In this exact moment, Seattle has an opportunity to make a move on a longstanding connection.
Alright, here’s the situation. This trade isn’t about Wil Myers.
At least, not primarily, or perhaps secondarily. Tertiarily seems fair. But we’ll start with his why first all the same.
The San Diego Padres longtime OF/1B née 3B/CF has lived at least four lives in his big league career, but now stands as a 31-year-old in his 10th big league season, seemingly the odd man out on a team that was once built around him. Myers was once the only player on the Padres with a guaranteed contract, the lone core remnant of the ill-fated 2015-2016 all-in Padres, earning a staggeringly backloaded six-year, $83 million deal that paid him just $7 million total over the first three seasons but $60 million over the next three, with a $20 million team option for 2023 and a $1 million buyout. While he’s remained an above-average hitter over the course of the deal, he’s not quite emerged into stardom as perhaps hoped.
In his final guaranteed season with the club, Myers is clinging to reps on the 22-13 Padres by the skin of his teeth. On a roster teeming with versatile gloves that can handle their bats, Myers is more limited. The former top prospect can still run quite well, ranking in the 80th percentile for sprint speed by Baseball Savant, and his numbers as a corner outfielder are around average. The trouble has been a decline at the dish, essentially reversing the promising 2020 half-campaign with some more troubling numbers in 2021 and a full on freeze to start 2022. Kyle Horton of Pitcher List identified that Myers was expanding the zone too much inside last year, causing him to generate too much weak contact instead of mashing pitches over the plate that he could better handle. He’s certainly struggled in his part-time role this year, with just a 70 wRC+ and a .237/.268/.310 line in 82 plate appearances, albeit a rather small sample. He’s competing with Eric Hosmer and Luke Voit for plate appearances, as well as feeling the breath of San Diego’s farm system on his neck and the looming return of Fernando Tatis Jr.. It’s possible Myers is cooked, but Seattle has every reason to give a player with a lengthy track record of hitting capably a shot, particularly given the immediate state of their roster.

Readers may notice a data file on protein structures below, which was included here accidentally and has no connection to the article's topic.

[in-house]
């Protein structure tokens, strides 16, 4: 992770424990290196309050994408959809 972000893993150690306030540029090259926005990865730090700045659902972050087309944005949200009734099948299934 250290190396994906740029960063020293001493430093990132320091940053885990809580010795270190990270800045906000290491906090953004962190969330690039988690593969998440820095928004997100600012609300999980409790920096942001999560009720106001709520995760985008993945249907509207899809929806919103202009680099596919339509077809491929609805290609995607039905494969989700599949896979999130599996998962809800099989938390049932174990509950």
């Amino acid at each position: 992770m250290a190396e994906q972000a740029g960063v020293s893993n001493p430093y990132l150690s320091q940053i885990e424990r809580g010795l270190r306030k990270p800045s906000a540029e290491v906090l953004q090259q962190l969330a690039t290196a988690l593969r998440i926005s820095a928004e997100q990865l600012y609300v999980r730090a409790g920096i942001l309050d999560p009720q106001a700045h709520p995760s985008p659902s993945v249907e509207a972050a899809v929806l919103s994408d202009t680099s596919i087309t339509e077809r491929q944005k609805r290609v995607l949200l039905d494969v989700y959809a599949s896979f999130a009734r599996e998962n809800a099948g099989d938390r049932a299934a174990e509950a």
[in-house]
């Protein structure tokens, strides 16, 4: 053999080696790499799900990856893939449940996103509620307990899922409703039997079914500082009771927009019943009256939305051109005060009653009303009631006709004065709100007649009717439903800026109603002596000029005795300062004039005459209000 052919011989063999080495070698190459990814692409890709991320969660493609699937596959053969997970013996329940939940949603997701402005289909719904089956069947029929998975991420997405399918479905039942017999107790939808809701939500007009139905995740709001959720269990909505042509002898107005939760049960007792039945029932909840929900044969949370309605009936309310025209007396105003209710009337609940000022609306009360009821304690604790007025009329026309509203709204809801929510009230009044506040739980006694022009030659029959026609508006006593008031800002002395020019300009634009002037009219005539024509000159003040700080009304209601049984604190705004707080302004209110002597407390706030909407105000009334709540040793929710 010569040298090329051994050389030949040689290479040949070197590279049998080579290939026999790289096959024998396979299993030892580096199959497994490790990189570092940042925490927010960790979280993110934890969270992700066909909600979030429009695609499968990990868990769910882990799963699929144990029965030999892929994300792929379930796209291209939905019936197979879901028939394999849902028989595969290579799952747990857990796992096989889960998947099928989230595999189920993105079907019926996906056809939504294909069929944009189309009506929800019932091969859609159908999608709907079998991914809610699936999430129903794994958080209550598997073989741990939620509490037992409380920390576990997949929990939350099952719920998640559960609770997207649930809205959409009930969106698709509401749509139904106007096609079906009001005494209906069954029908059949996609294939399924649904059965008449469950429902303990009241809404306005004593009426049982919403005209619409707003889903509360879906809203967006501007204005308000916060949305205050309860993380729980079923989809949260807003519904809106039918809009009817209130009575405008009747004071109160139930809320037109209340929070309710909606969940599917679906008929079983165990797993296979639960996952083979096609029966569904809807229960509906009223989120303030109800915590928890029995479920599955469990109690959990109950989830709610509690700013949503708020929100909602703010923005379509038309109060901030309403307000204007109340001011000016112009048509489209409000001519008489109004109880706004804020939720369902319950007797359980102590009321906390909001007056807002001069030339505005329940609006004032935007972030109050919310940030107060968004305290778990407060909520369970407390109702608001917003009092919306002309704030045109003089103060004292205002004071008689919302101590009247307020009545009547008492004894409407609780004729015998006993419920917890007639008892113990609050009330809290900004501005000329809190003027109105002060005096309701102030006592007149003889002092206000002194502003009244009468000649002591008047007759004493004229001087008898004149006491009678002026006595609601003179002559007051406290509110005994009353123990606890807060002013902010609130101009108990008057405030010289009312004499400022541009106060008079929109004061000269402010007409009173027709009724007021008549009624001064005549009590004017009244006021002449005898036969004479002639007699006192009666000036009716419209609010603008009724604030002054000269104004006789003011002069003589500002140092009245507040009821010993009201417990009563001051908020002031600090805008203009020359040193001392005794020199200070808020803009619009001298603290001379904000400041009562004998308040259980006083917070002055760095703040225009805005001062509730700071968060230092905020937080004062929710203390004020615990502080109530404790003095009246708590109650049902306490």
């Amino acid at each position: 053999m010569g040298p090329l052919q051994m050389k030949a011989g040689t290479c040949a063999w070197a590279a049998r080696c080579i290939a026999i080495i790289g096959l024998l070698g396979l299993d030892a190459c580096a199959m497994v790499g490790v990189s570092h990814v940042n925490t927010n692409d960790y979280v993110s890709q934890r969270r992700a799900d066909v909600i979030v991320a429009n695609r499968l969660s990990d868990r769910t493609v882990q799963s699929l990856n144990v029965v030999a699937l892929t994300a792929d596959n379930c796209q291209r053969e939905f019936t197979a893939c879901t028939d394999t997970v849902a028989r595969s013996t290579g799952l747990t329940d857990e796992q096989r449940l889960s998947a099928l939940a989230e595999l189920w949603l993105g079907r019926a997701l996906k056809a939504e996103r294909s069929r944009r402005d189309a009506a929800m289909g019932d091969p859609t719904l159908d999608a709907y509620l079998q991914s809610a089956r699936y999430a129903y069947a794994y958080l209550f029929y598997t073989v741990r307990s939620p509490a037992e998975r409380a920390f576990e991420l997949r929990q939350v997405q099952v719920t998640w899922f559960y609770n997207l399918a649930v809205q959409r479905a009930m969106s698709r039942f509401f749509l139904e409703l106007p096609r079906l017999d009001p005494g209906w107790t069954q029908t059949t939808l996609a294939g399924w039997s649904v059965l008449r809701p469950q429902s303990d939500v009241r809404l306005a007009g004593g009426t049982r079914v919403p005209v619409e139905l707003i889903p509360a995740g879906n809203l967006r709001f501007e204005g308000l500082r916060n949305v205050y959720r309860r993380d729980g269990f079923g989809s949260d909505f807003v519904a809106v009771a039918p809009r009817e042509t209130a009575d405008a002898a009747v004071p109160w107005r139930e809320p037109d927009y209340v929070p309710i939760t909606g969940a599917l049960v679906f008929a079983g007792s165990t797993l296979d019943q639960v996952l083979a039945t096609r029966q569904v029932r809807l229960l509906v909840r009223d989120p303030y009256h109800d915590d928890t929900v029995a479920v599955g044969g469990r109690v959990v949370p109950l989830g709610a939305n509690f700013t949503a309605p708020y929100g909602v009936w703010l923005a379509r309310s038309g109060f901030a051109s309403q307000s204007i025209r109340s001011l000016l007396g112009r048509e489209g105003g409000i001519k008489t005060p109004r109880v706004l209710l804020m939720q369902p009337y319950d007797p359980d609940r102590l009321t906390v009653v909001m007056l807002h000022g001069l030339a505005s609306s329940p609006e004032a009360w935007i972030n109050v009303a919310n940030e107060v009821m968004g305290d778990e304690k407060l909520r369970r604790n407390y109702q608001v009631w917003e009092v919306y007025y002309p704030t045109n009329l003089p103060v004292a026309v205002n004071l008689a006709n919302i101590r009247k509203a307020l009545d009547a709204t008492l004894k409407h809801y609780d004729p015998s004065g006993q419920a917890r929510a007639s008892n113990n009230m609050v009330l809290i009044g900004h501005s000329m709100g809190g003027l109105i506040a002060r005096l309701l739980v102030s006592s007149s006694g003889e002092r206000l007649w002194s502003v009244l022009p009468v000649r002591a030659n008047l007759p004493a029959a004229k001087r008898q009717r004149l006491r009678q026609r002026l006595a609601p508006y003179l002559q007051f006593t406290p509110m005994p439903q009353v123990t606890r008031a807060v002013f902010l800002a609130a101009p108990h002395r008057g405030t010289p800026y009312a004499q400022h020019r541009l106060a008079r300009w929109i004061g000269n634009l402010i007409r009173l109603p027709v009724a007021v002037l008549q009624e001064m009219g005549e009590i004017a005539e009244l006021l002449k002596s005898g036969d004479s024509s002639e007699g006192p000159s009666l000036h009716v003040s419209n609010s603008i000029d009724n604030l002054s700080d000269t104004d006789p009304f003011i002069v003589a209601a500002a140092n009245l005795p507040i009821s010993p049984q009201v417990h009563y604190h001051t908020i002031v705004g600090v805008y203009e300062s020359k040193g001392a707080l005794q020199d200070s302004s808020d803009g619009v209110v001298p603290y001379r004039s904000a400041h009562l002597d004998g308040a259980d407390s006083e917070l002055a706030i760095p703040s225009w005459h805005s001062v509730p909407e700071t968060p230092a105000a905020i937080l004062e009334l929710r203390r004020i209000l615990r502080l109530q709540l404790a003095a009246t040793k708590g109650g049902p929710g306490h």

With Mitch Haniger likely out at least until July, Kyle Lewis struggling to make consistent progress on his rehab assignment, Taylor Trammell still sidelined, and Jarred Kelenic getting a Triple-A reset, Monday night’s game was an example of the dire nature of the Seattle Mariners’ lineup, particularly against LHP. Myers has a 117 wRC+ against lefties lifetime, and the former Rookie of the Year could provide at least what Luis Torrens, Dylan Moore, and Steven Souza Jr. (who Myers was once traded for) have offered at the bottom of Seattle’s order against southpaws. At worst, Seattle can likely offer a month or two of audition time for a possible OF/DH upgrade at next to no cost prospect-wise.